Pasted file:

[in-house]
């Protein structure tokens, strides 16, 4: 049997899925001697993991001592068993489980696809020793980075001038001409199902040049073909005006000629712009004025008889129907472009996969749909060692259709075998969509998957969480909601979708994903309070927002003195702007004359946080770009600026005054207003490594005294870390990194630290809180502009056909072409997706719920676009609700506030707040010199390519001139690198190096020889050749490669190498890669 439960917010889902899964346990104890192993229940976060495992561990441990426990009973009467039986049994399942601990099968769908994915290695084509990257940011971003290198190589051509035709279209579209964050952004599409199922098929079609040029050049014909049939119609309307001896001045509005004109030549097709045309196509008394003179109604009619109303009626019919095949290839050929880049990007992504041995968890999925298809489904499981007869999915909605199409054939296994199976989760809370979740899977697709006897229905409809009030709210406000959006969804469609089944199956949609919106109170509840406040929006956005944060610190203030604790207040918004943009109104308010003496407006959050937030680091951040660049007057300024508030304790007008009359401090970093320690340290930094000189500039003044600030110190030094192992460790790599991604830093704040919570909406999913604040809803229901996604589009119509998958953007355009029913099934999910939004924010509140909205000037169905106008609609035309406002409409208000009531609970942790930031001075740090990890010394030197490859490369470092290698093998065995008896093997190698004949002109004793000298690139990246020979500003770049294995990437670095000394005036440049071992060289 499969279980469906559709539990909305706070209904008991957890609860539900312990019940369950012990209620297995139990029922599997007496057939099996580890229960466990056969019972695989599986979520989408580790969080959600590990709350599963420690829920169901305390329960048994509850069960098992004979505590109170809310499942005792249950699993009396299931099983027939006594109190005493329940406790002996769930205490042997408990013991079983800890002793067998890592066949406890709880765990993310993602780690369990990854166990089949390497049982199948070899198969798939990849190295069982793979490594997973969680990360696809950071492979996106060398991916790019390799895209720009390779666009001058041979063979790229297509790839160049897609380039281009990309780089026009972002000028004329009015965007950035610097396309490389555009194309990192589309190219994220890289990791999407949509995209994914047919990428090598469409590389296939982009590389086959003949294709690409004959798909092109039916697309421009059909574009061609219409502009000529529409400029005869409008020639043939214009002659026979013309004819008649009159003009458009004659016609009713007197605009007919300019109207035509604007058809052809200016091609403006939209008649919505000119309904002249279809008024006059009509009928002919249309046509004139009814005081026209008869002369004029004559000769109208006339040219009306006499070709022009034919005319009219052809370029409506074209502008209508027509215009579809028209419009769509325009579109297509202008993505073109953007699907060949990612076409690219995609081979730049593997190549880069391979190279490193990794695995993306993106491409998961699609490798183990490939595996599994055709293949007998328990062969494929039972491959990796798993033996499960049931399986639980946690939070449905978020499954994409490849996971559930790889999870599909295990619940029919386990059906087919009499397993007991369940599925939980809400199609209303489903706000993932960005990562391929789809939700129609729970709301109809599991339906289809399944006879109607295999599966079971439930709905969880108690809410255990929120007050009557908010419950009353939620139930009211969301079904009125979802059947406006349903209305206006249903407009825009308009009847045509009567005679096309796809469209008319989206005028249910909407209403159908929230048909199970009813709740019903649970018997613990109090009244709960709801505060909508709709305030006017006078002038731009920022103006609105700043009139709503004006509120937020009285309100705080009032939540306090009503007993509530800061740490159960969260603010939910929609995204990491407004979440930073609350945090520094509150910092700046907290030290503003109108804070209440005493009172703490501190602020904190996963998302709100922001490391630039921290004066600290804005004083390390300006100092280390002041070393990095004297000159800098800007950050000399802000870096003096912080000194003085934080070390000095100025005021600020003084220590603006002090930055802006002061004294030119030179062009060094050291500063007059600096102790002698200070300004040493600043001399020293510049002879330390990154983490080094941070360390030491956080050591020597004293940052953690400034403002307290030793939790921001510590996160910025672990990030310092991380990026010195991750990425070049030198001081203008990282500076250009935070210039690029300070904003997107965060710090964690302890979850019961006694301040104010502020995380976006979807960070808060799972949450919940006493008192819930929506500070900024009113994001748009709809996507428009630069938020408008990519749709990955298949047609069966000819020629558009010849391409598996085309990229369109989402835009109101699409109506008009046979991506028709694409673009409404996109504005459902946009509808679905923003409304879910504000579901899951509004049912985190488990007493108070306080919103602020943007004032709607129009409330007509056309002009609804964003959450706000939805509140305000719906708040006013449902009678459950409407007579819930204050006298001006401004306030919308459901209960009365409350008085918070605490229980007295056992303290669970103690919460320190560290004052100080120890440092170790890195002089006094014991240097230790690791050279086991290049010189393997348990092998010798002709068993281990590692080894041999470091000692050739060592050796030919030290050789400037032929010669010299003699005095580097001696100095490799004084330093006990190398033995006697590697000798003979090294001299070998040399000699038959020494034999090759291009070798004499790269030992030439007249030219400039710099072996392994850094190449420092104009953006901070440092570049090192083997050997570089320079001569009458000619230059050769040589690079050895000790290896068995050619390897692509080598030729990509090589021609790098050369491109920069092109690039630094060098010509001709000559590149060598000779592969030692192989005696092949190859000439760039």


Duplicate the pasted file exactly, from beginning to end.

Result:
[in-house]
């Protein structure tokens, strides 16, 4: 049997899925001697993991001592068993489980696809020793980075001038001409199902040049073909005006000629712009004025008889129907472009996969749909060692259709075998969509998957969480909601979708994903309070927002003195702007004359946080770009600026005054207003490594005294870390990194630290809180502009056909072409997706719920676009609700506030707040010199390519001139690198190096020889050749490669190498890669 439960917010889902899964346990104890192993229940976060495992561990441990426990009973009467039986049994399942601990099968769908994915290695084509990257940011971003290198190589051509035709279209579209964050952004599409199922098929079609040029050049014909049939119609309307001896001045509005004109030549097709045309196509008394003179109604009619109303009626019919095949290839050929880049990007992504041995968890999925298809489904499981007869999915909605199409054939296994199976989760809370979740899977697709006897229905409809009030709210406000959006969804469609089944199956949609919106109170509840406040929006956005944060610190203030604790207040918004943009109104308010003496407006959050937030680091951040660049007057300024508030304790007008009359401090970093320690340290930094000189500039003044600030110190030094192992460790790599991604830093704040919570909406999913604040809803229901996604589009119509998958953007355009029913099934999910939004924010509140909205000037169905106008609609035309406002409409208000009531609970942790930031001075740090990890010394030197490859490369470092290698093998065995008896093997190698004949002109004793000298690139990246020979500003770049294995990437670095000394005036440049071992060289 499969279980469906559709539990909305706070209904008991957890609860539900312990019940369950012990209620297995139990029922599997007496057939099996580890229960466990056969019972695989599986979520989408580790969080959600590990709350599963420690829920169901305390329960048994509850069960098992004979505590109170809310499942005792249950699993009396299931099983027939006594109190005493329940406790002996769930205490042997408990013991079983800890002793067998890592066949406890709880765990993310993602780690369990990854166990089949390497049982199948070899198969798939990849190295069982793979490594997973969680990360696809950071492979996106060398991916790019390799895209720009390779666009001058041979063979790229297509790839160049897609380039281009990309780089026009972002000028004329009015965007950035610097396309490389555009194309990192589309190219994220890289990791999407949509995209994914047919990428090598469409590389296939982009590389086959003949294709690409004959798909092109039916697309421009059909574009061609219409502009000529529409400029005869409008020639043939214009002659026979013309004819008649009159003009458009004659016609009713007197605009007919300019109207035509604007058809052809200016091609403006939209008649919505000119309904002249279809008024006059009509009928002919249309046509004139009814005081026209008869002369004029004559000769109208006339040219009306006499070709022009034919005319009219052809370029409506074209502008209508027509215009579809028209419009769509325009579109297509202008993505073109953007699907060949990612076409690219995609081979730049593997190549880069391979190279490193990794695995993306993106491409998961699609490798183990490939595996599994055709293949007998328990062969494929039972491959990796798993033996499960049931399986639980946690939070449905978020499954994409490849996971559930790889999870599909295990619940029919386990059906087919009499397993007991369940599925939980809400199609209303489903706000993932960005990562391929789809939700129609729970709301109809599991339906289809399944006879109607295999599966079971439930709905969880108690809410255990929120007050009557908010419950009353939620139930009211969301079904009125979802059947406006349903209305206006249903407009825009308009009847045509009567005679096309796809469209008319989206005028249910909407209403159908929230048909199970009813709740019903649970018997613990109090009244709960709801505060909508709709305030006017006078002038731009920022103006609105700043009139709503004006509120937020009285309100705080009032939540306090009503007993509530800061740490159960969260603010939910929609995204990491407004979440930073609350945090520094509150910092700046907290030290503003109108804070209440005493009172703490501190602020904190996963998302709100922001490391630039921290004066600290804005004083390390300006100092280390002041070393990095004297000159800098800007950050000399802000870096003096912080000194003085934080070390000095100025005021600020003084220590603006002090930055802006002061004294030119030179062009060094050291500063007059600096102790002698200070300004040493600043001399020293510049002879330390990154983490080094941070360390030491956080050591020597004293940052953690400034403002307290030793939790921001510590996160910025672990990030310092991380990026010195991750990425070049030198001081203008990282500076250009935070210039690029300070904003997107965060710090964690302890979850019961006694301040104010502020995380976006979807960070808060799972949450919940006493008192819930929506500070900024009113994001748009709809996507428009630069938020408008990519749709990955298949047609069966000819020629558009010849391409598996085309990229369109989402835009109101699409109506008009046979991506028709694409673009409404996109504005459902946009509808679905923003409304879910504000579901899951509004049912985190488990007493108070306080919103602020943007004032709607129009409330007509056309002009609804964003959450706000939805509140305000719906708040006013449902009678459950409407007579819930204050006298001006401004306030919308459901209960009365409350008085918070605490229980007295056992303290669970103690919460320190560290004052100080120890440092170790890195002089006094014991240097230790690791050279086991290049010189393997348990092998010798002709068993281990590692080894041999470091000692050739060592050796030919030290050789400037032929010669010299003699005095580097001696100095490799004084330093006990190398033995006697590697000798003979090294001299070998040399000699038959020494034999090759291009070798004499790269030992030439007249030219400039710099072996392994850094190449420092104009953006901070440092570049090192083997050997570089320079001569009458000619230059050769040589690079050895000790290896068995050619390897692509080598030729990509090589021609790098050369491109920069092109690039630094060098010509001709000559590149060598000779592969030692192989005696092949190859000439760039």